DESERT HOSPITAL IN CHINA by Barbara Spencer

DESERT HOSPITAL IN CHINA

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KIRKUS REVIEW

An equable, and at all times adaptable, account of a medical installation on the fringe of the Gobi desert where under singular conditions and sometimes impossible circumstances the Spencers- a New Zealand doctor and nurse-conducted their unit. Down the Old Silk Road to Sandan, they arrived to help complete the new hospital, construct beds- and make sheets out of bandages. Their first patient, a young prince, needed an eye operation- and was stitched up with a girl's hair. Medicine here was a real challenge- with undernourishment and venereal disease accounting for much illness; they operated attended by boy nurses of under 15; they created an artificial arm for an amputee out of leather boots; and with Bob away, Barbara had to operate ad lib. The cold, the famine, the dreadful food (wine made from millet and pigeons' droppings), the war- as Sandan fell without a shot, are balanced off by journeys which reveal the beauty of this country and this ancient culture, and the satisfaction of the lives they eased and saved...A pleasant, personal memoir.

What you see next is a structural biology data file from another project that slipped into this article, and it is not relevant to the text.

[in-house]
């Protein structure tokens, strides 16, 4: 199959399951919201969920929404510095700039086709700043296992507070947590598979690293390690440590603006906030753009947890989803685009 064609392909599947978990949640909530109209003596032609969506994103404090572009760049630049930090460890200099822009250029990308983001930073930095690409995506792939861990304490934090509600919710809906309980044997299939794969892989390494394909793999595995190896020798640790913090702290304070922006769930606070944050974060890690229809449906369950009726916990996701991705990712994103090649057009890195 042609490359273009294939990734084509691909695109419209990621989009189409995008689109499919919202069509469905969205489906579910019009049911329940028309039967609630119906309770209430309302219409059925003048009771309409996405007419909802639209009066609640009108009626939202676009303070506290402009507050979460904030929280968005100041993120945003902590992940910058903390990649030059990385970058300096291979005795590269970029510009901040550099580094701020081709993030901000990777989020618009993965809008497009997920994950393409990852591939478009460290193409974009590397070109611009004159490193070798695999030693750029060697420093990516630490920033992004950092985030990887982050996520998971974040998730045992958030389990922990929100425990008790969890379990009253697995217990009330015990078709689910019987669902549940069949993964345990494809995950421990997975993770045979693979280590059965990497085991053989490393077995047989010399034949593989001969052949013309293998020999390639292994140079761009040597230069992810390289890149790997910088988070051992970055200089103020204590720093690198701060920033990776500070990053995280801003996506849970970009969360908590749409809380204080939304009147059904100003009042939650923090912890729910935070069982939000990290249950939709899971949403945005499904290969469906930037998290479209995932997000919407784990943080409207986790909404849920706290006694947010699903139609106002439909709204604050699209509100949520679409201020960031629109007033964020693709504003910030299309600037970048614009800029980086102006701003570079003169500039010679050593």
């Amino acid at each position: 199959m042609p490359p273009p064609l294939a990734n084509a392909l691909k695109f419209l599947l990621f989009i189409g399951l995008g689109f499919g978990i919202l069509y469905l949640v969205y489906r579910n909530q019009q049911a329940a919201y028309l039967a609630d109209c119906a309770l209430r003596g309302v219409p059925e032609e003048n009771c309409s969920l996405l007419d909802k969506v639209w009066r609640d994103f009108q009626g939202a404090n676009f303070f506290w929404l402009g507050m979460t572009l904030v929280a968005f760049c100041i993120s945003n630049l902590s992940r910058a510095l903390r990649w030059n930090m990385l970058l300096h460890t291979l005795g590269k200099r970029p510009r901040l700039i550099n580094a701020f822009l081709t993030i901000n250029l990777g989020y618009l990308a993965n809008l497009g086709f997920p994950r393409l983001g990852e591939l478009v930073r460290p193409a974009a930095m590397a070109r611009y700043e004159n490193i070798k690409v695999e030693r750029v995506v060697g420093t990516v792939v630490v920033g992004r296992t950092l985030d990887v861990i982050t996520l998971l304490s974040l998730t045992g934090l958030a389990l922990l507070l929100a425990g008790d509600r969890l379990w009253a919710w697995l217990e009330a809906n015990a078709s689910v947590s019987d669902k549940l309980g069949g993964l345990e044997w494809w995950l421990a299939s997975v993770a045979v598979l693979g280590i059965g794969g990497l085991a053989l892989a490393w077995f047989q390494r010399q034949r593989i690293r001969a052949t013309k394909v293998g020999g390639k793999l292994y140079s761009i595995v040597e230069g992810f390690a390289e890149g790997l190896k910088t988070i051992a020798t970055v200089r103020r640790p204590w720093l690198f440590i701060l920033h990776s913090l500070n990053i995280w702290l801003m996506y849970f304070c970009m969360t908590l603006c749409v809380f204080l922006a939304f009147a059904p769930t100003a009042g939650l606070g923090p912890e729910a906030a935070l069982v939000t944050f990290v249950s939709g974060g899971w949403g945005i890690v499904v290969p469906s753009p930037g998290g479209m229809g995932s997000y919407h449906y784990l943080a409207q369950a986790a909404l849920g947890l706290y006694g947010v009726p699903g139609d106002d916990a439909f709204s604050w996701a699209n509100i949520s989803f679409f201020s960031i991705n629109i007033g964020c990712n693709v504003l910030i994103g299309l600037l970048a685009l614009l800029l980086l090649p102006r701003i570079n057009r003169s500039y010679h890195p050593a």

Pub Date: Feb. 28th, 1955
Publisher: Roy